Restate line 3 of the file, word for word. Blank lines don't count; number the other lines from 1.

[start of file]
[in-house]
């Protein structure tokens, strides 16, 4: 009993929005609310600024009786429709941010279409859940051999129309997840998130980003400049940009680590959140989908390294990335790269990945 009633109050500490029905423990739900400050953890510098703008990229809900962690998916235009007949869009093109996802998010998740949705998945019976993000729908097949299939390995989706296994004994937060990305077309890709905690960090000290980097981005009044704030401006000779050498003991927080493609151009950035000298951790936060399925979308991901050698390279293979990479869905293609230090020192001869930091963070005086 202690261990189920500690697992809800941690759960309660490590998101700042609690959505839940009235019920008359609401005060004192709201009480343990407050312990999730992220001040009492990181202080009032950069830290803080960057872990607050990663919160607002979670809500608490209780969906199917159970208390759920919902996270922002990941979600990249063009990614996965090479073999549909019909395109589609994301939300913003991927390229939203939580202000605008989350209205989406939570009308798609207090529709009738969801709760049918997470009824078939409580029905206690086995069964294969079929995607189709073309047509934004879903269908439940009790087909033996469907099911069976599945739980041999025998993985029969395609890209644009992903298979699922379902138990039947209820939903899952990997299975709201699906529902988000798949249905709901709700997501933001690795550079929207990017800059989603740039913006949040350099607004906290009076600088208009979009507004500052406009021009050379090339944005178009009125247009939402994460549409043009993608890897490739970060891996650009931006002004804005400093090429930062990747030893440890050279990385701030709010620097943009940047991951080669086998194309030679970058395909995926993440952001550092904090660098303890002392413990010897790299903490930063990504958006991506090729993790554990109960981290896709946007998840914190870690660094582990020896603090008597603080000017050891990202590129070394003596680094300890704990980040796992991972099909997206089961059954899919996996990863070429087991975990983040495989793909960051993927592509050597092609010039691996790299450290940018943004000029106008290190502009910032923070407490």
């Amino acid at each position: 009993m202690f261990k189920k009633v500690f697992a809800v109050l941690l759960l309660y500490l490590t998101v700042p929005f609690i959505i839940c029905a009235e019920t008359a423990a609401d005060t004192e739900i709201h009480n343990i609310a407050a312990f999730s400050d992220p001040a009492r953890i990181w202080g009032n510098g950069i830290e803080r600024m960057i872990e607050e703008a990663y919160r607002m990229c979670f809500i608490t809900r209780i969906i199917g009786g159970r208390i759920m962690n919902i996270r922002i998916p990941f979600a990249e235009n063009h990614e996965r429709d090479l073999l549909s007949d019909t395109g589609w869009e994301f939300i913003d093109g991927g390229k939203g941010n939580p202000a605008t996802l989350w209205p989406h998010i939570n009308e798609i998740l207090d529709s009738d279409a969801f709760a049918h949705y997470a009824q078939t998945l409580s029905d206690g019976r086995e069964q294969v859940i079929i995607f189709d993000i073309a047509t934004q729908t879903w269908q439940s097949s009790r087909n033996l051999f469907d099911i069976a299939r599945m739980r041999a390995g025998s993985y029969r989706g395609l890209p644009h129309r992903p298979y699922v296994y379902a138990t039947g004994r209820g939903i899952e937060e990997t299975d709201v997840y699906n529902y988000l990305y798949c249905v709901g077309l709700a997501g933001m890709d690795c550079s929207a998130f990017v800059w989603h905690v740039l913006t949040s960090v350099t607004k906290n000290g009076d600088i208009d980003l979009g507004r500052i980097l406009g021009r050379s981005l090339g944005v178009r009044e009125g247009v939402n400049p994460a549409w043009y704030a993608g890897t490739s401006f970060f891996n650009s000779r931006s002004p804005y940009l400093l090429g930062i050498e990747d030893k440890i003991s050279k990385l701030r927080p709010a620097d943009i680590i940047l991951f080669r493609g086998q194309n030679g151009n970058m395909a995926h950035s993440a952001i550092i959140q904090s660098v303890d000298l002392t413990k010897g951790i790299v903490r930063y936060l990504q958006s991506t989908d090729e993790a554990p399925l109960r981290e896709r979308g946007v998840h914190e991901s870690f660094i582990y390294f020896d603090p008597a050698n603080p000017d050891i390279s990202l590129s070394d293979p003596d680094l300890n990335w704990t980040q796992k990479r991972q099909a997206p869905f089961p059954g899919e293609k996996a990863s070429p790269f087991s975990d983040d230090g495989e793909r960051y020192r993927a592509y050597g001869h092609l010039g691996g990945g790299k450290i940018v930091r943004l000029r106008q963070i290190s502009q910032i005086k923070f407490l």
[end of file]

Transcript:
């Amino acid at each position: 009993m202690f261990k189920k009633v500690f697992a809800v109050l941690l759960l309660y500490l490590t998101v700042p929005f609690i959505i839940c029905a009235e019920t008359a423990a609401d005060t004192e739900i709201h009480n343990i609310a407050a312990f999730s400050d992220p001040a009492r953890i990181w202080g009032n510098g950069i830290e803080r600024m960057i872990e607050e703008a990663y919160r607002m990229c979670f809500i608490t809900r209780i969906i199917g009786g159970r208390i759920m962690n919902i996270r922002i998916p990941f979600a990249e235009n063009h990614e996965r429709d090479l073999l549909s007949d019909t395109g589609w869009e994301f939300i913003d093109g991927g390229k939203g941010n939580p202000a605008t996802l989350w209205p989406h998010i939570n009308e798609i998740l207090d529709s009738d279409a969801f709760a049918h949705y997470a009824q078939t998945l409580s029905d206690g019976r086995e069964q294969v859940i079929i995607f189709d993000i073309a047509t934004q729908t879903w269908q439940s097949s009790r087909n033996l051999f469907d099911i069976a299939r599945m739980r041999a390995g025998s993985y029969r989706g395609l890209p644009h129309r992903p298979y699922v296994y379902a138990t039947g004994r209820g939903i899952e937060e990997t299975d709201v997840y699906n529902y988000l990305y798949c249905v709901g077309l709700a997501g933001m890709d690795c550079s929207a998130f990017v800059w989603h905690v740039l913006t949040s960090v350099t607004k906290n000290g009076d600088i208009d980003l979009g507004r500052i980097l406009g021009r050379s981005l090339g944005v178009r009044e009125g247009v939402n400049p994460a549409w043009y704030a993608g890897t490739s401006f970060f891996n650009s000779r931006s002004p804005y940009l400093l090429g930062i050498e990747d030893k440890i003991s050279k990385l701030r927080p709010a620097d943009i680590i940047l991951f080669r493609g086998q194309n030679g151009n970058m395909a995926h950035s993440a952001i550092i959140q904090s660098v303890d000298l002392t413990k010897g951790i790299v903490r930063y936060l990504q958006s991506t989908d090729e993790a554990p399925l109960r981290e896709r979308g946007v998840h914190e991901s870690f660094i582990y390294f020896d603090p008597a050698n603080p000017d050891i390279s990202l590129s070394d293979p003596d680094l300890n990335w704990t980040q796992k990479r991972q099909a997206p869905f089961p059954g899919e293609k996996a990863s070429p790269f087991s975990d983040d230090g495989e793909r960051y020192r993927a592509y050597g001869h092609l010039g691996g990945g790299k450290i940018v930091r943004l000029r106008q963070i290190s502009q910032i005086k923070f407490l």